Buyers exploit local rice farmers in the North


Some buyers of rice in the Northern Region have taken advantage of wild fires destroying rice fields to exploit farmers by demanding that extra big bags of their choice be used to measure the rice while others who purchased on credit abscond.
Raging fires, fuelled by the Harmattan winds, destroyed over 300 hectares of rice fields in the Region last week putting fear in many farmers who had no storage facilities and forcing them to sell out the produce cheaply.

Mr Abdul-Rahman Mohammed, the National President of the Peasant Farmers Association (PFAG), said this in an interview with the Ghana News Agency on the sidelines of a meeting in Navrongo in the Upper East Region, where the rice farmers deliberated on the sector’s challenges.

He said the measurements of the rice for sale was far above the usual, adding; “One cannot determine if those sacks the buyers come with are one bag or two bags for one bag.”
“There are big rice farmers here at the workshop who harvested between 2,000 and 3,000 bags but they cannot lay hands on all that because of the measurement”.
Mr Mohammed called for the old cocoa jute sacks to be reintroduced instead of the size five synthetic sacks that the farmers could not trust.



Mr Charles Nyaaba, the Project Officer of PFAG, condemned the exploitation of farmers and said the Association would take up the issue to trace those who absconded with the farmers’ monies.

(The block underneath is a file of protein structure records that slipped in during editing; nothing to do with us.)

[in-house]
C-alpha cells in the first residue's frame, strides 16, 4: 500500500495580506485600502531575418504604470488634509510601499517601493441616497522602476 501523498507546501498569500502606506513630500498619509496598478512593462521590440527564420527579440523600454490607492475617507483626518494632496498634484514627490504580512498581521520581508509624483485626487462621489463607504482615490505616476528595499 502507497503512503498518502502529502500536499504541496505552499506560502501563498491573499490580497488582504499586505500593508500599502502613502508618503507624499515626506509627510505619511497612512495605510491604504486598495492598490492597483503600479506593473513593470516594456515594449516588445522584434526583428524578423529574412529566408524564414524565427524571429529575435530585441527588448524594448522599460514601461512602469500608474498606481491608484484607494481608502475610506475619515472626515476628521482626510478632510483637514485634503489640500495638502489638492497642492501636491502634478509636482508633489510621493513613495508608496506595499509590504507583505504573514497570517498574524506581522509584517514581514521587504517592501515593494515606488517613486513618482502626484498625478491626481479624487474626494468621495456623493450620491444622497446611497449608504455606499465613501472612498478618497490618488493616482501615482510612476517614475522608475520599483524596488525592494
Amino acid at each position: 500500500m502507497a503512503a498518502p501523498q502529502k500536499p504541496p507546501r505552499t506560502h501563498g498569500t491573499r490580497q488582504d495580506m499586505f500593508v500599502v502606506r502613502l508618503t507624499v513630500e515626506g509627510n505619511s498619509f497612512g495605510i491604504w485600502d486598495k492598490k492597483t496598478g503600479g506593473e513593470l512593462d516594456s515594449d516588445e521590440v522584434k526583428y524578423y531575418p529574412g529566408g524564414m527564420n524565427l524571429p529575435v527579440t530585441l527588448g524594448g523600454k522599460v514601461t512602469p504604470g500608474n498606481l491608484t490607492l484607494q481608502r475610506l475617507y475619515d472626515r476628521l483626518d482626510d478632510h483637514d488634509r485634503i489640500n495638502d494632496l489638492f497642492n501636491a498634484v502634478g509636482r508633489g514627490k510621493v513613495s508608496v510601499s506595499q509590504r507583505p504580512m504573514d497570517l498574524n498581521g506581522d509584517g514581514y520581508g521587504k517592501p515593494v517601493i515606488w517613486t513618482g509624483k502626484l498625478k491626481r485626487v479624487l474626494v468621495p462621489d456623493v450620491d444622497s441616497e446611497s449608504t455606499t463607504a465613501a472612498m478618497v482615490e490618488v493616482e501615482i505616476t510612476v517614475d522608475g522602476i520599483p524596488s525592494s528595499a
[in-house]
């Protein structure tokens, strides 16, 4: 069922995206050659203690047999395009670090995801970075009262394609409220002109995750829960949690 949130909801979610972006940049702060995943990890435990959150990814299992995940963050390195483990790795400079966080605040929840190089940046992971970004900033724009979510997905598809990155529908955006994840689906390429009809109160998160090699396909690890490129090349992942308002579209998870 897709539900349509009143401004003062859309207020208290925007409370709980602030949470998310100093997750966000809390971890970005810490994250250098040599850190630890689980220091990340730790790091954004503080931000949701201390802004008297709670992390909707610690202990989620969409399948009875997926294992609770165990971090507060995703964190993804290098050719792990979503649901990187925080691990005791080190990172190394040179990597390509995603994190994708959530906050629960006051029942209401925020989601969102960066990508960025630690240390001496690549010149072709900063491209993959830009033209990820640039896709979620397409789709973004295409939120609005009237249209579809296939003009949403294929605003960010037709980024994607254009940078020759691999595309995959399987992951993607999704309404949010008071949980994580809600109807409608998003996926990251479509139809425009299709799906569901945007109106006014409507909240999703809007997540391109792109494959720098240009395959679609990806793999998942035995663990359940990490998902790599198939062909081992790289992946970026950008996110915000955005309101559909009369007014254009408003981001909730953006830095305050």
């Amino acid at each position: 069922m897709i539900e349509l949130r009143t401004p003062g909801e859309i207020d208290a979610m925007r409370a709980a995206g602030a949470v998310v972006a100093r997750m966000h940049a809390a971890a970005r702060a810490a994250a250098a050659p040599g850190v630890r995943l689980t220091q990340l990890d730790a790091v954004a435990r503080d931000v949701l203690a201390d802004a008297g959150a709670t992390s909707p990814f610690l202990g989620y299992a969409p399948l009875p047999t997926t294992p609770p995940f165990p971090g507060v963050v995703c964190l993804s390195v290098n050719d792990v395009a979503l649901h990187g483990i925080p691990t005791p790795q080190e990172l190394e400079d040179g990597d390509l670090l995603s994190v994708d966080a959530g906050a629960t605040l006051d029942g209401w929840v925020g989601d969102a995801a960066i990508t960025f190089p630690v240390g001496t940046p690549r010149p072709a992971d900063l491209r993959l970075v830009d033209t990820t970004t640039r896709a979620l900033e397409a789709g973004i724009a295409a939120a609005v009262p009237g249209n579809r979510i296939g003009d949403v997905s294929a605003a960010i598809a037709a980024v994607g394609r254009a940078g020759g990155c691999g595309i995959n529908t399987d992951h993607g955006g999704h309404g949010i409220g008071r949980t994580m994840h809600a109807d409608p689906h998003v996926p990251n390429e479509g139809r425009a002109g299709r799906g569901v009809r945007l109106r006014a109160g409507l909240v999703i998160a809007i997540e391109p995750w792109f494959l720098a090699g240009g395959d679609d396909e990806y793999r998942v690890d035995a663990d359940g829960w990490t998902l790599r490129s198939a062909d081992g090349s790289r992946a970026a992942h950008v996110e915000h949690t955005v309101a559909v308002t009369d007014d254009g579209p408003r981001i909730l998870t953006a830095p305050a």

Post harvest losses

Mr Nyaaba said the situation was becoming serious as about 40 per cent of rice farms had been exposed to fires.
“I lost about 47 acres of rice to fire, which could have given me close to 2000 bags, while I waited for a harvester,” he said.
On marketing, he noted that since 2018, a Tamale based company known as HAVNASH had been instrumental in buying rice from farmers, however the patronage dropped in 2019 leading to a lot of challenges for the farmers.
Even though the HAVNASH Company offered to buy the rice after government’s intervention, the conditions it gave were not suitable since small holder farmers found it too expensive to transport their produce to the company in Tamale.


         Data collection

Responding to how PFAG was ensuring proper collation of farmers, Mr Nyaaba said because members were scattered, it was difficult to provide specific data on their output.
He, however, noted that his outfit was working closely with other organisations to come out with tools and indicators to be able to identify all the value-chain actors.




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